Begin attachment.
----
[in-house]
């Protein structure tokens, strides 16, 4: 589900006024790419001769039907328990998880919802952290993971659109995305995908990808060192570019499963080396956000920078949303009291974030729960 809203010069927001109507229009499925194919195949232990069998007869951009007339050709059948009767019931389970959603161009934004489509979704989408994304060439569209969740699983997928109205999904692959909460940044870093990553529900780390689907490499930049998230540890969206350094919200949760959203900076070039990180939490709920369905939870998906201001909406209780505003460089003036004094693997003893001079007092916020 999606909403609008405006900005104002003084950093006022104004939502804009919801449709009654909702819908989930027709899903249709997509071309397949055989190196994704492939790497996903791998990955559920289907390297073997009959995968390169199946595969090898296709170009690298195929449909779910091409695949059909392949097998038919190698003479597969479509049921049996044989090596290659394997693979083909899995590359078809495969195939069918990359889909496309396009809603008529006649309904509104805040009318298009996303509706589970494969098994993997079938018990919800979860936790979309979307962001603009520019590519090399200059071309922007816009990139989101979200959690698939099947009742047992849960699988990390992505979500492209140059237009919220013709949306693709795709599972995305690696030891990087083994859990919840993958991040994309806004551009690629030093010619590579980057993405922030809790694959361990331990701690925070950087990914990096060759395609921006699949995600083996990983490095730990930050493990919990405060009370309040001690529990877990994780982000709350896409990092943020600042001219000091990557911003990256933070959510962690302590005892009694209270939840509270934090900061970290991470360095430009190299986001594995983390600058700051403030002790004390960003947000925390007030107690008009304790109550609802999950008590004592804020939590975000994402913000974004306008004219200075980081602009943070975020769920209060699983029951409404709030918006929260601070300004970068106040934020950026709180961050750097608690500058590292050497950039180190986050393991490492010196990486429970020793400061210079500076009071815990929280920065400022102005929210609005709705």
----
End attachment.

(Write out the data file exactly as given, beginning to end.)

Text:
[in-house]
């Protein structure tokens, strides 16, 4: 589900006024790419001769039907328990998880919802952290993971659109995305995908990808060192570019499963080396956000920078949303009291974030729960 809203010069927001109507229009499925194919195949232990069998007869951009007339050709059948009767019931389970959603161009934004489509979704989408994304060439569209969740699983997928109205999904692959909460940044870093990553529900780390689907490499930049998230540890969206350094919200949760959203900076070039990180939490709920369905939870998906201001909406209780505003460089003036004094693997003893001079007092916020 999606909403609008405006900005104002003084950093006022104004939502804009919801449709009654909702819908989930027709899903249709997509071309397949055989190196994704492939790497996903791998990955559920289907390297073997009959995968390169199946595969090898296709170009690298195929449909779910091409695949059909392949097998038919190698003479597969479509049921049996044989090596290659394997693979083909899995590359078809495969195939069918990359889909496309396009809603008529006649309904509104805040009318298009996303509706589970494969098994993997079938018990919800979860936790979309979307962001603009520019590519090399200059071309922007816009990139989101979200959690698939099947009742047992849960699988990390992505979500492209140059237009919220013709949306693709795709599972995305690696030891990087083994859990919840993958991040994309806004551009690629030093010619590579980057993405922030809790694959361990331990701690925070950087990914990096060759395609921006699949995600083996990983490095730990930050493990919990405060009370309040001690529990877990994780982000709350896409990092943020600042001219000091990557911003990256933070959510962690302590005892009694209270939840509270934090900061970290991470360095430009190299986001594995983390600058700051403030002790004390960003947000925390007030107690008009304790109550609802999950008590004592804020939590975000994402913000974004306008004219200075980081602009943070975020769920209060699983029951409404709030918006929260601070300004970068106040934020950026709180961050750097608690500058590292050497950039180190986050393991490492010196990486429970020793400061210079500076009071815990929280920065400022102005929210609005709705």